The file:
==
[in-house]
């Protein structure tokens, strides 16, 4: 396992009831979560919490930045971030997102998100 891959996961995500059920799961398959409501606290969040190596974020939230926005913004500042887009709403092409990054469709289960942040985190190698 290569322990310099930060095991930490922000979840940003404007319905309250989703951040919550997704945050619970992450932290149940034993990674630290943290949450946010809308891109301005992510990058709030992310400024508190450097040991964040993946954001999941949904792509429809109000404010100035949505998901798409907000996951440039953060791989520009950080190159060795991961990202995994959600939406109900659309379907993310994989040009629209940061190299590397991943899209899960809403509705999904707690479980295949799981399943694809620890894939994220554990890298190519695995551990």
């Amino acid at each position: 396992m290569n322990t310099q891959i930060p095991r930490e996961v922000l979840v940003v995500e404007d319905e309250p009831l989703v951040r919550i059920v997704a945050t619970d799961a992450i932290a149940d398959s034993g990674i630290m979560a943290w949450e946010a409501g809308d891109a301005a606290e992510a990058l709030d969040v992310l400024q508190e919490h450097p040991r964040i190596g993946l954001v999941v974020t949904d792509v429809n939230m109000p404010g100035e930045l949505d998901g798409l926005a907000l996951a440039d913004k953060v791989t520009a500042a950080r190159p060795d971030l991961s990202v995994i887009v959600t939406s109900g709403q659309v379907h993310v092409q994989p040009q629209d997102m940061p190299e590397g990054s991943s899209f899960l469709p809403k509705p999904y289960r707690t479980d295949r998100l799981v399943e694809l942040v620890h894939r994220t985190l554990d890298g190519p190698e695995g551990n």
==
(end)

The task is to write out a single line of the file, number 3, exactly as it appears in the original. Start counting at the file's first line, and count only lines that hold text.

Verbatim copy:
């Amino acid at each position: 396992m290569n322990t310099q891959i930060p095991r930490e996961v922000l979840v940003v995500e404007d319905e309250p009831l989703v951040r919550i059920v997704a945050t619970d799961a992450i932290a149940d398959s034993g990674i630290m979560a943290w949450e946010a409501g809308d891109a301005a606290e992510a990058l709030d969040v992310l400024q508190e919490h450097p040991r964040i190596g993946l954001v999941v974020t949904d792509v429809n939230m109000p404010g100035e930045l949505d998901g798409l926005a907000l996951a440039d913004k953060v791989t520009a500042a950080r190159p060795d971030l991961s990202v995994i887009v959600t939406s109900g709403q659309v379907h993310v092409q994989p040009q629209d997102m940061p190299e590397g990054s991943s899209f899960l469709p809403k509705p999904y289960r707690t479980d295949r998100l799981v399943e694809l942040v620890h894939r994220t985190l554990d890298g190519p190698e695995g551990n």